However, in Vance, the Court drew a new and harmful dividing line. In essence, the Court decided not to treat some types of supervisors as supervisors. The Court ruled that employers are only vicariously liable when a worker is harassed by a supervisor with the authority to take “tangible employment actions,” like decisions to hire, fire, promote, demote, etc. The Court distinguished between supervisors with the authority to take tangible employment actions and supervisors with the authority to direct work.
The Court concluded that when harassment comes from a supervisor with the authority to direct the work of the target of harassment, the employer is not liable unless there is proof of negligence. By contrast, when the harassment comes from a supervisor with authority to take tangible employment actions, victims of harassment need not show negligence on the part of the employer. In short, the decision makes it more difficult for workers to hold their employers accountable for harassment by direct supervisors — even though they are often the very supervisors who are uniquely positioned to harass due to their direct interaction with supervisees and the authority delegated to them by employers.
The Court’s narrow 5-4 majority opinion was based on the conclusion that vicarious liability is justified only when a supervisor has the authority “to inflict direct economic injury.” Writing for the majority, Justice Alito concluded that, “[t]he ability to direct another employee’s tasks is simply not sufficient” to impose vicarious liability for supervisor harassment. Justice Alito’s opinion was joined by Chief Justice Roberts and Justices Scalia, Kennedy and Thomas. The Court recognized that “[e]mployees with powers [to direct work] are certainly capable of creating intolerable work environments […] but so are many other co-workers.” It argued that requiring proof of negligence, i.e., that the employer knew or should have known of the harassment and failed to properly address the conduct, “provides the better framework for evaluating an employer’s liability when a harassing employee lacks the power to take tangible employment actions.” The majority conspicuously avoided calling those who direct others’ work “supervisors,” choosing instead to refer to such individuals as mere “employees.”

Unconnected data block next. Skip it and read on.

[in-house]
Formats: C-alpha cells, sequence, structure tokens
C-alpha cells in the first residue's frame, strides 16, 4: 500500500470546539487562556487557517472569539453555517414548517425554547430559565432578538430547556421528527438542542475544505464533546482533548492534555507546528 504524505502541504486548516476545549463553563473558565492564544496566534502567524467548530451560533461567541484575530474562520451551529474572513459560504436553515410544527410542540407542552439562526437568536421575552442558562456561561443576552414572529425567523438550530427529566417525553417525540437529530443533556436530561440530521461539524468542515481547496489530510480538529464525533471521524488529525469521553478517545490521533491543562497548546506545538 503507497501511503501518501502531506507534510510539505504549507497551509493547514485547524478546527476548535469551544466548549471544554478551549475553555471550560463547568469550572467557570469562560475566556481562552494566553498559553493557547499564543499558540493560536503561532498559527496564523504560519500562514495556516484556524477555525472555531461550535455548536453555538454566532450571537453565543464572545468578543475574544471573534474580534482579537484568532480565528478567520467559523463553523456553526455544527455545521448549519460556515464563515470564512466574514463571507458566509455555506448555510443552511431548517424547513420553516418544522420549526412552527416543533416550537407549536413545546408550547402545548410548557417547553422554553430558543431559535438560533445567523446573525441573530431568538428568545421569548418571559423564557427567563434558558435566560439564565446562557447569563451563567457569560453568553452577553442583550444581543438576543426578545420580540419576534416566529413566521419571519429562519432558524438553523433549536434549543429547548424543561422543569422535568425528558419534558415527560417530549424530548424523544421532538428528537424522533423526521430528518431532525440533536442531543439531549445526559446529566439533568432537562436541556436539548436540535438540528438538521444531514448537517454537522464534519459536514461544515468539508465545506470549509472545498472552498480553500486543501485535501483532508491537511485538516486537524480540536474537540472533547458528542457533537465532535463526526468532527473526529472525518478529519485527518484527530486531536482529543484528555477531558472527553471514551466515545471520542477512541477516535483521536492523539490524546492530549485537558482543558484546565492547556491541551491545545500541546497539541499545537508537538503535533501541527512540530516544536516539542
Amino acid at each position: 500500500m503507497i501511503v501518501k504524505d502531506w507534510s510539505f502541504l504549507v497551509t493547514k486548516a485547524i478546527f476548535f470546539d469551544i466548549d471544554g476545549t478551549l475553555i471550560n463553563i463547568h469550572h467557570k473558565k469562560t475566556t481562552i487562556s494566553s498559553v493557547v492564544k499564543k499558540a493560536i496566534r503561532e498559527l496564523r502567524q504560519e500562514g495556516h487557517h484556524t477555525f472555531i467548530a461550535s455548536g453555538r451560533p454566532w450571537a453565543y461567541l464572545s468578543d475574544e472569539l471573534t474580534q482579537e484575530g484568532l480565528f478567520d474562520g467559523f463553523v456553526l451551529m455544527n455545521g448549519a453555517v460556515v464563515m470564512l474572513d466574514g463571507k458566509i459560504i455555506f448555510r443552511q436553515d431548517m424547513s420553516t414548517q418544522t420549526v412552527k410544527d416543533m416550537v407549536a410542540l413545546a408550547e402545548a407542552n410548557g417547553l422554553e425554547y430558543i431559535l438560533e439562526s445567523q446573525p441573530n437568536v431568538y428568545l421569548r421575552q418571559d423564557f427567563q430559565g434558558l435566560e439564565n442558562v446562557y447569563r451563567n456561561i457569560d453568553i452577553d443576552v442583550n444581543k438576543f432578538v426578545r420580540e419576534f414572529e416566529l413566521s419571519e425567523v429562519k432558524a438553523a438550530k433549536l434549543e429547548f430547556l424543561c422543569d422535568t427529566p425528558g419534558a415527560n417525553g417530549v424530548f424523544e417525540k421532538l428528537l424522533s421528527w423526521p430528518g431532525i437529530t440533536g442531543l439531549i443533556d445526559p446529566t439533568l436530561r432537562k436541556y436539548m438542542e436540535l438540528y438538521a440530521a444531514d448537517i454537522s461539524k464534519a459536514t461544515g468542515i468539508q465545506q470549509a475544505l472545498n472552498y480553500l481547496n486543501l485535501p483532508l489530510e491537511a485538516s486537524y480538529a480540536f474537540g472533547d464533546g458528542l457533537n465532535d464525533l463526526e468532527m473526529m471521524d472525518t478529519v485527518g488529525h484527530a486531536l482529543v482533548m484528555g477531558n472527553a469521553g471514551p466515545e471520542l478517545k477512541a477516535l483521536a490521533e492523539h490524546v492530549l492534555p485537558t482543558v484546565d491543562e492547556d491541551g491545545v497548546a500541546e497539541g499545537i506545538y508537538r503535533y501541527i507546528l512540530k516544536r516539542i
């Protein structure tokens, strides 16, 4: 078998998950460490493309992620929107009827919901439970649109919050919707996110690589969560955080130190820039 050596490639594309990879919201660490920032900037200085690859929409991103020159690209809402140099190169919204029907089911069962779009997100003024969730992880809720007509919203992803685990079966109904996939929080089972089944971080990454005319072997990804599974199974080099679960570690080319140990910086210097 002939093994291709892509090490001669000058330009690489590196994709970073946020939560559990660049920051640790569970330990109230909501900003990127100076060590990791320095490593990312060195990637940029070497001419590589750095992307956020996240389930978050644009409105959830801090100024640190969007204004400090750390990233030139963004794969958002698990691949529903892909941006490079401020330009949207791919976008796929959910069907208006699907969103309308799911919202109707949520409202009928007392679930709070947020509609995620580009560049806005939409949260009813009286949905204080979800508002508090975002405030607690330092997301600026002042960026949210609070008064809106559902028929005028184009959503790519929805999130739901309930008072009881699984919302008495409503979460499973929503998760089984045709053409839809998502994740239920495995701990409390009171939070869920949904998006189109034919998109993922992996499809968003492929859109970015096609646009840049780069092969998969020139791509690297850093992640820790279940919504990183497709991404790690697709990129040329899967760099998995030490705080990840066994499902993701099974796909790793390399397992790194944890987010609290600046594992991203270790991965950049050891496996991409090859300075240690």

The majority rejected what it called “the nebulous definition of a ‘supervisor’ advocated in the EEOC guidance and substantially adopted by several courts of appeals.” In so doing, the majority chose to lump direct supervisors together with co-workers for purposes of setting the standard to determine liability.
Justice Thomas wrote a separate concurring opinion to note that he continues to believe that Faragher and Ellerth were wrongly decided, but that the majority opinion “provides the narrowest and most workable rule for when an employer may be held vicariously liable for an employee’s harassment.”
In a forceful dissent joined by Justices Breyer, Sotomayor and Kagan, Justice Ginsburg argues that the rule set out by the majority is “blind to the realities of the workplace” and “ignores the conditions under which members of the work force labor, and disserves the objective of Title VII to prevent discrimination from infecting the Nation’s workplaces.” As she did in her dissenting opinion in the fair pay case of Ledbetter v. Goodyear Tire and Rubber Co., Justice Ginsburg again called on Congress to “correct the error into which this Court has fallen, and to restore the robust protections against workplace harassment the Court weakens today.” At the National Partnership, we could not agree more.
To that end, workers’ rights advocates are already on the case, working with members of Congress to restore the protections from supervisor harassment that our employment discrimination laws were intended to provide. A legislative response to the Vance decision is expected to be introduced later this year.
Sarah Crawford is the director of workplace fairness programs at the National Partnership for Women & Families, where she handles issues surrounding fair pay, pregnancy discrimination, sexual harassment, equal opportunity, and other matters that impact working women and their families. She also co-chairs the Employment Task Force of the Leadership Conference on Civil and Human Rights.